The Magician of the Orme V -The Vessel and the Lake

In The Lesser Key of Solomon my attention was arrested by the foundation story in which Solomon imprisoned the 72 spirits in a a brazen vessel with a magical seal and threw it into the Lake of Babylon. Unfortunately, the people of Babylon, hungry to see its wonders and suspecting ‘to find great store of treasure within’, found it, broke it open, and let the demons out to return to their original places. The order of the demons in the text relates to the order in which they were imprisoned. The ‘Vessel of Brass’ and its seal are depicted in the text with instructions for making the seal.

Vessel of Brass

Immediately I thought of the similarities with the Cauldron of the King of Annwn. This magical vessel is described in ‘The Spoils of Annwn’ as also being intricately decorated having a ‘dark trim and pearls’. It is likely to have been made of brass as the people of Annwn/fairies dislike iron. In the Second Branch of The Mabinogion it is brought from a lake in Ireland by two monstrous giants. It is later used by Matholhwch, King of Ireland, to bring dead warriors back to life. Speechless, near-demonic, their battle with the British brings devastation to Ireland – only five women remain  in caves in the wild. It is likewise deleterious for the British – only seven warriors survive.

Gwyn ap Nudd, a King of Annwn, and keeper of the cauldron is described in Culhwch and Olwen as containing the fury of the ‘devils’ of Annwn in order to prevent their destruction of the world. Could it be possible that he was seen as containing them not only in his realm but in the cauldron which, when not being used to boil the meat of the brave* at his fairy feast, was kept carefully sealed?

Could it be possible that, like Solomon, the Magician of the Orme had somehow learned the names of the spirits of Annwn who are contained in the cauldron and how to summon and to command them? That he had attempted to create his own cauldron in imitation of the King of Annwn’s to seal them in? And this is the information contained in ‘The Book the Living Hand’? That, as always, when magicians have the hubris to think they can control spirits who can only truly be contained by the gods, something had gone wrong, and this led to him cutting off his hand to seal it shut?

Whether the Magician of the Orme and his book existed or not I think I have the seeds of a story that remains to be told…

*In ‘The Spoils of Annwn’ we are told the cauldron ‘does not boil a coward’s food, it has not been destined to do so’. The food within may be the flesh of Twrch Trwyth ‘Chief of Boars’ a human shapeshifter hunted by Gwyn. Eating his flesh may represent consuming ancestral wisdom.

The Magician of the Orme IV – Summoning Spirits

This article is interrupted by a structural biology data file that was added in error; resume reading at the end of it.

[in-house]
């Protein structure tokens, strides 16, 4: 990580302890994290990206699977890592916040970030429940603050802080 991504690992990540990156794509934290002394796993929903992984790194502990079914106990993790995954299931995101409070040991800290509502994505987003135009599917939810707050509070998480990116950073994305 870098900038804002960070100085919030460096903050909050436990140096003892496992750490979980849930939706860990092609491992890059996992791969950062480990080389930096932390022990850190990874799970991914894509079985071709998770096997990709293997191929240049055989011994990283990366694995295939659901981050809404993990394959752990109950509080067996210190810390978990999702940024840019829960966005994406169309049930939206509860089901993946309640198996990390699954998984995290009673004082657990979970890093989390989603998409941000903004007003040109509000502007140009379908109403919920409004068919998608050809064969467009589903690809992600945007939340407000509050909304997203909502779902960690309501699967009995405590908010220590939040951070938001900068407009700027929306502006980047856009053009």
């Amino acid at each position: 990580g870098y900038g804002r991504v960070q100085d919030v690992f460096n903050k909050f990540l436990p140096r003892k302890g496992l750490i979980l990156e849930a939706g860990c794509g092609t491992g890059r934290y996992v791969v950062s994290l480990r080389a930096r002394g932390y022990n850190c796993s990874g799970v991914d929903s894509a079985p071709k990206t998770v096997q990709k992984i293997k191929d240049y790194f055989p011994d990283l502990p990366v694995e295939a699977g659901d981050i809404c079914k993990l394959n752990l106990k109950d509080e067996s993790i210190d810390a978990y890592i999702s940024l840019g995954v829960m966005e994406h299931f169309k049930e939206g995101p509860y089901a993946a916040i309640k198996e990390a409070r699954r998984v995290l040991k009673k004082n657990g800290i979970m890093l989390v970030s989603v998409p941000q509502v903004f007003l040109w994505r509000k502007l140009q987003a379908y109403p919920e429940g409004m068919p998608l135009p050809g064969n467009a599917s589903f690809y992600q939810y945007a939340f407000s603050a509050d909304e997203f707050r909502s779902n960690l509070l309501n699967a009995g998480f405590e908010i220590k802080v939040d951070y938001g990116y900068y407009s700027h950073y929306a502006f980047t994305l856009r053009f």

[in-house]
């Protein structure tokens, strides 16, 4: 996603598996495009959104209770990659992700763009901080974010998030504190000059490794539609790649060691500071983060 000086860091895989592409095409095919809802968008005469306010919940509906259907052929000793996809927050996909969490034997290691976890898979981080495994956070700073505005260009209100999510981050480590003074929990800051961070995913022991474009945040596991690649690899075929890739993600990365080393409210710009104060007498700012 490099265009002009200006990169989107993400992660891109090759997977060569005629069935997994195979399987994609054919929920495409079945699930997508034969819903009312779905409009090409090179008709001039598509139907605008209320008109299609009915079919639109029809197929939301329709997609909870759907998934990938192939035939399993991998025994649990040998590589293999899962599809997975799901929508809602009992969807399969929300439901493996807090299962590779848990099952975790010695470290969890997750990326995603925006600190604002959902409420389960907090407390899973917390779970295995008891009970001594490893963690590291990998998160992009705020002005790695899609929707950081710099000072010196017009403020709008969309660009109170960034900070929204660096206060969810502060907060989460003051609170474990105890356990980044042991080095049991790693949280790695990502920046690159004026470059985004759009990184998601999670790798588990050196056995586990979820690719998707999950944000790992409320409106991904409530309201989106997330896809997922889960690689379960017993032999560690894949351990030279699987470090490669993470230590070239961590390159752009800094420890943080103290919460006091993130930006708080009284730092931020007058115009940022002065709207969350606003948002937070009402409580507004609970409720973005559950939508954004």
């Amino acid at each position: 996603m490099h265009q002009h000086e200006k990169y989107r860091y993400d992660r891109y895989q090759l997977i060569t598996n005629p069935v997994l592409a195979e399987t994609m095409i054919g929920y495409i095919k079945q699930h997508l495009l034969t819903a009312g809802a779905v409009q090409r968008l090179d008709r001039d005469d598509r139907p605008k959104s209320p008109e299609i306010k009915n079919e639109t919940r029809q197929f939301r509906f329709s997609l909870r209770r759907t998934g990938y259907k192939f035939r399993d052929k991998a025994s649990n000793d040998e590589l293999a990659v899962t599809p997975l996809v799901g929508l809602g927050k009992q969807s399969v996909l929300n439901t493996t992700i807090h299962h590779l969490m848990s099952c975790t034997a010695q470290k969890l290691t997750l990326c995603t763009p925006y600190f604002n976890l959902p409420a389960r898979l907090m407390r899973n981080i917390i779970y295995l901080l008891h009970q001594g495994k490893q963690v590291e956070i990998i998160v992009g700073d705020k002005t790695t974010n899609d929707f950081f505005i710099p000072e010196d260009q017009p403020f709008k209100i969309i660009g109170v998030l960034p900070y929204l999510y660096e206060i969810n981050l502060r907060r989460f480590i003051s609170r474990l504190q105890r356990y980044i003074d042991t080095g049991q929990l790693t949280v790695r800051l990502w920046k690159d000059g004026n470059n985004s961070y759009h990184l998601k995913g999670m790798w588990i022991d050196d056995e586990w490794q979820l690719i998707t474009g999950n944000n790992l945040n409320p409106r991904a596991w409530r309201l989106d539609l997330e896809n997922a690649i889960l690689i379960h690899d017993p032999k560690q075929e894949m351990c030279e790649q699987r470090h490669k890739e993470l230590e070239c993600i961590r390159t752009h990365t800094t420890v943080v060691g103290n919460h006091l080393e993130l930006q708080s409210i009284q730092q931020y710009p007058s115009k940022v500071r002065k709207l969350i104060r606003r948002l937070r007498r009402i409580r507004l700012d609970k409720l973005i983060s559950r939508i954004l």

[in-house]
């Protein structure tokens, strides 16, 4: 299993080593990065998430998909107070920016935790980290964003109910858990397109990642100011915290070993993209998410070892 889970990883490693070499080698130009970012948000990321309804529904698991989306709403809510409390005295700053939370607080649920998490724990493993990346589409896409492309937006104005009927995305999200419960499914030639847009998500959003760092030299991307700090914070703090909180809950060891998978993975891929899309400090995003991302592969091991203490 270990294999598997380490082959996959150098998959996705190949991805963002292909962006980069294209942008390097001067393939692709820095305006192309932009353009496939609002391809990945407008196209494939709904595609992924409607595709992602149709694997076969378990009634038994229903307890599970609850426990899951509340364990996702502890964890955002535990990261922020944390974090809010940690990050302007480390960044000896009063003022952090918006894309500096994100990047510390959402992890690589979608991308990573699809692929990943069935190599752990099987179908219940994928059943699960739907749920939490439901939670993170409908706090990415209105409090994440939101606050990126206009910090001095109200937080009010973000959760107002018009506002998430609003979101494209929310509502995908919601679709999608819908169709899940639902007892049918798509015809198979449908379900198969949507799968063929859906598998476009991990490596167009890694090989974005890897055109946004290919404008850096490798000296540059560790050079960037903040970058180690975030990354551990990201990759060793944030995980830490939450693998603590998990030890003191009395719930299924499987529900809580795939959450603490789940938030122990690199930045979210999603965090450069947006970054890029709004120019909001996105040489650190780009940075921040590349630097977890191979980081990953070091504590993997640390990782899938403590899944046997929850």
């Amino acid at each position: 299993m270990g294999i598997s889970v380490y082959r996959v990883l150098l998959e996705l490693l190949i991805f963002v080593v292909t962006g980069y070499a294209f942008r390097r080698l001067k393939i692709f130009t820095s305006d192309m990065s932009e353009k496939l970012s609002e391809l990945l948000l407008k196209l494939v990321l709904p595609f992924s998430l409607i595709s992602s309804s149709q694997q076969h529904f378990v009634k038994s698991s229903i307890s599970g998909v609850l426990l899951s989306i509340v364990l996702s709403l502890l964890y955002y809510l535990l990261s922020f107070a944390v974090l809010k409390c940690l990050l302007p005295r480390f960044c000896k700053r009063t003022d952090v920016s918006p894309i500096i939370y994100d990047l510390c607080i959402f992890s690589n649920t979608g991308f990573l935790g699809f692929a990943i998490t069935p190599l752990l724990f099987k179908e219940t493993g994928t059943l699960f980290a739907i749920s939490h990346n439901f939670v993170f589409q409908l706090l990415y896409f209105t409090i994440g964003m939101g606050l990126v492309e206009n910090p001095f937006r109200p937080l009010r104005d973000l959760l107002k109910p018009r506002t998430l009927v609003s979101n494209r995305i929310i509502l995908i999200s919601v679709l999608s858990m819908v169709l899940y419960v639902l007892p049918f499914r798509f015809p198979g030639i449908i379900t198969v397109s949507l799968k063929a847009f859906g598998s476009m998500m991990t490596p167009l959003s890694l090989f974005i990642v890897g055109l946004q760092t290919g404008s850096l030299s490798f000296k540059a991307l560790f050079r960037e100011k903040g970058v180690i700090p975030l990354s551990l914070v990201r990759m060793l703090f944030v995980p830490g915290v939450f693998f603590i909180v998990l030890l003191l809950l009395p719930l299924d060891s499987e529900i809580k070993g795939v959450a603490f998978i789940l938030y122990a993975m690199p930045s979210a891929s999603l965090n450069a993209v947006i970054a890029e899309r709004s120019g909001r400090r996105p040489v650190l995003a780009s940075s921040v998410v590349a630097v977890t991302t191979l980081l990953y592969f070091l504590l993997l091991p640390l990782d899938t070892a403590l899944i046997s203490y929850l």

After my research had confirmed the possibility of the existence of a ‘Magician of the Orme’ who used book magic to summon the fairies/spirits of Annwn in seventeenth century Wales, I began looking at the origins of this practice. Intuitively it felt at odds with the Brythonic fairy tradition, which is generally based in relationship rather than coercion.

The practice of summoning spirits has ancient roots in Mesopotamian, Egyptian, Hebraic, and Graeco-Roman traditions. We find these influences in Roman Gaul, where lead tablets were found invoking Andedion ‘underworld god(s)’ and andernon ‘underworld spirits’ along with the named Gallo-Brythonic deities Maponos Avernatis and Lugus for aid in battle.

In an underground shrine in Chartres was found a pottery vessel used for incense with script on each of its four panels. Beneath the names of the cardinal points ‘oriens (East), meridie (South), occidens (West), and septentrio (North) were listed the names of spirits – Echa, Aha, Bru, Stna, Bros, Dru, Chor, (Dr)ax,  (flange), Halcemedme, Halchehalar, Halcemedme’. They were invoked for blessings on three ritual objects.

As Christianity became the dominant religion the pagan deities were demonised.  In the medieval and renaissance periods grimoires rose to popularity throughout Europe. Many of these contained long lists of ‘spirits’ or ‘demons’, some of whom originated from pre-Christian gods, along with instructions on how to summon and command them.

The most influential were the Solomonic Clavicles. These date to the fourteenth century but are based on The Testament of Solomon (100 – 400 AD). This tells how the Biblical King, Solomon, built a temple with the aid of demons subdued by a ring gifted to him by God that gave him the power to summon them, and make them reveal their names, abilities, and angelic rulers.

Reading these texts was surprisingly emotive. I found myself swinging from admiration of the prayerful approach, spiritual discipline, and painstaking attention to detail, to rage as I read how this magic was used to subdue the spirits and force them into obedience for low and selfish purposes such as finding treasure. I could feel the fury boiling in my veins – mine or that of the spirits?